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Three thoughts on what ‘valuable’ means (yes, it’s more AL MVP discussion)

Nov 15, 2013, 5:15 PM EDT

miguel cabrera getty Getty Images

So here’s the explanation from Bill Ballou of the Worcester Telegram & Gazette, who voted Mike Trout 7th on his MVP ballot:

I am a strict constructionist re: “valuable”. If the award were Player of the Year, Trout would get my vote. I’m of the school that in order to have “value” you have to help your team be good, at least to the point of contending. The Angels didn’t truly contend. To fully develop that logic, players from non-contenders should not be listed on the  ballot at all, but the BBWAA insists that we fill out all 10 slots, so I did, even though I did not think there were 10 worthy candidates from contending teams.

OK, three thoughts.

First, I have to say that I respect Bill’s explanation — it’s obvious he thought about his ballot and voted his convictions, and I think that’s the first and most important thing you ask of a voter. I don’t agree with his ballot, of course. I don’t agree with his reasoning. I don’t even think his reasoning is particularly valid since it says clearly on the ballot, “the MVP need not come from a division winner or a other playoff qualifier,” but does not say anything about how you should consider teams on contending teams more valuable.

But Bill is hardly the only person who believes that the MVP should come from a contending team, and he clearly tried to make his ballot reflect that belief not only at the very top but throughout. I respect the consistency of that viewpoint. To be honest, I’m not sure he went far enough. If he was really going to vote this way, he should have voted David Ortiz (8th) and Evan Longoria (10th) ahead of Trout too. They were on playoff teams. Hey, if you’re going to do it, you might as well go all the way.*

*I will say, though, that I can’t quite balance Bill’s uncompromising contender-value philosophy with his decision to vote for Chris Davis OVER Cabrera for MVP. I mean: the Orioles were contenders? Really? You have to stretch pretty far to get there. They were no better than third in the American League East after July 23. They didn’t clinch a .500 record until September 25. They finished ninth in the American League in final record … the Angels finished 10th. So that was a little bit weird.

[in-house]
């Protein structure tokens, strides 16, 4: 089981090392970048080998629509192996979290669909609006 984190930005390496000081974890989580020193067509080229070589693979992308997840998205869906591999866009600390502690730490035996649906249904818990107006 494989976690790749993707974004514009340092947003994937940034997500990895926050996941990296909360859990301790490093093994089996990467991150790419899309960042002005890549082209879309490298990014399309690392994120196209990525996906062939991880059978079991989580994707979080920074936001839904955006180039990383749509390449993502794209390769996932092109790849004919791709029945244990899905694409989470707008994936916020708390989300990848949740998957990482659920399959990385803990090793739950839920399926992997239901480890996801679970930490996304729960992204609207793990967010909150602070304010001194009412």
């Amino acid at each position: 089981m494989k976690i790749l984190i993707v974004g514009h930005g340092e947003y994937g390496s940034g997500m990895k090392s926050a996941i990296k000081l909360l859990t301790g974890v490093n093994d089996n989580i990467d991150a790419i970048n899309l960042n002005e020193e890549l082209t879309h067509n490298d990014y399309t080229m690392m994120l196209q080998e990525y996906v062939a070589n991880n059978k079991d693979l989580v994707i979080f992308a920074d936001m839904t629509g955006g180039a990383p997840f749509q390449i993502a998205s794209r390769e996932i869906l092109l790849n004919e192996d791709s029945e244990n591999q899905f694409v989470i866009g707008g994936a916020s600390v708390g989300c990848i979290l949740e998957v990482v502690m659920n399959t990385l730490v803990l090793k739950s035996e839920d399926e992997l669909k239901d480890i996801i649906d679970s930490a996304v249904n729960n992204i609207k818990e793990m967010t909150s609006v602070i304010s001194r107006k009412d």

Second, I find it strange that he says, “If the award were Player of the Year, Trout would get my vote.” That suggests that he really does believe Mike Trout was the best player in the American League this year. I understand that he says he’s a strict constructionist on his definition of value and all that, but I just don’t see how you harmonize those two thoughts: 1. Mike Trout is the best player in the American League; 2. I’m voting him seventh in the MVP voting. Maybe I’m just repeating myself here.

Third, the main thought: I think that I’ve been unfairly blaming too much of this MVP disagreement on the word “valuable.” I have long believed that there was something about the word “valuable” that scrambled people’s minds. I’ve long thought that if the award was simply called “The Best Player Award,” that a lot of this silliness would disappear. But when I read Bill’s quote, for some reason, it hit me all once: That’s probably not true. “Valuable,” the word, has been unfairly maligned and blamed. It’s a perfectly good word. It’s not valuable’s fault.

Bill says he would have voted for Mike Trout had it been called the Player of the Year award. Others have said things like this too. “It’s not Player of the Year,” they say. “It’s most VALUABLE player. There’s a difference.”

OK, let’s pretend we could go back to the beginning and replace “MVP” with “POY.” Would people’s view of the award change? Would there be different winners through the years. I spent too much thought on this and decided: No way. Absolutely nothing would chance. If anything, I think it’s possible people’s view about the award would be even MORE slanted toward narrative and contending teams and so on.

Why? Look at those words. Player of the year. What do you think those words would mean to people if that was the actual name of the award? The word “best” is not in there. If anything that is more vague than Most Valuable Player. I can see the columns in my mind:

“So, you wonder why I voted Miguel Cabrera Player of the Year. Well, it’s right there in the name. It says ‘Player of the YEAR’ That means the player who had the biggest impact on the year. Who is that? Mike Trout? Playing for a team that did not even finish .500? Miguel Cabrera led his team to a division championship. That’s what a Player of the Year does.

“You will hear people say that the award should go to the player with the most value. They will come up with all those “value-based” statistics like VORP and BLURP and MORPY and PAJAMAS. But, notice, the award isn’t called the “Most valuable player” award. That might be Mike Trout. But it says ‘Player of the year.” And this year that’s clearly Miguel Cabrera.”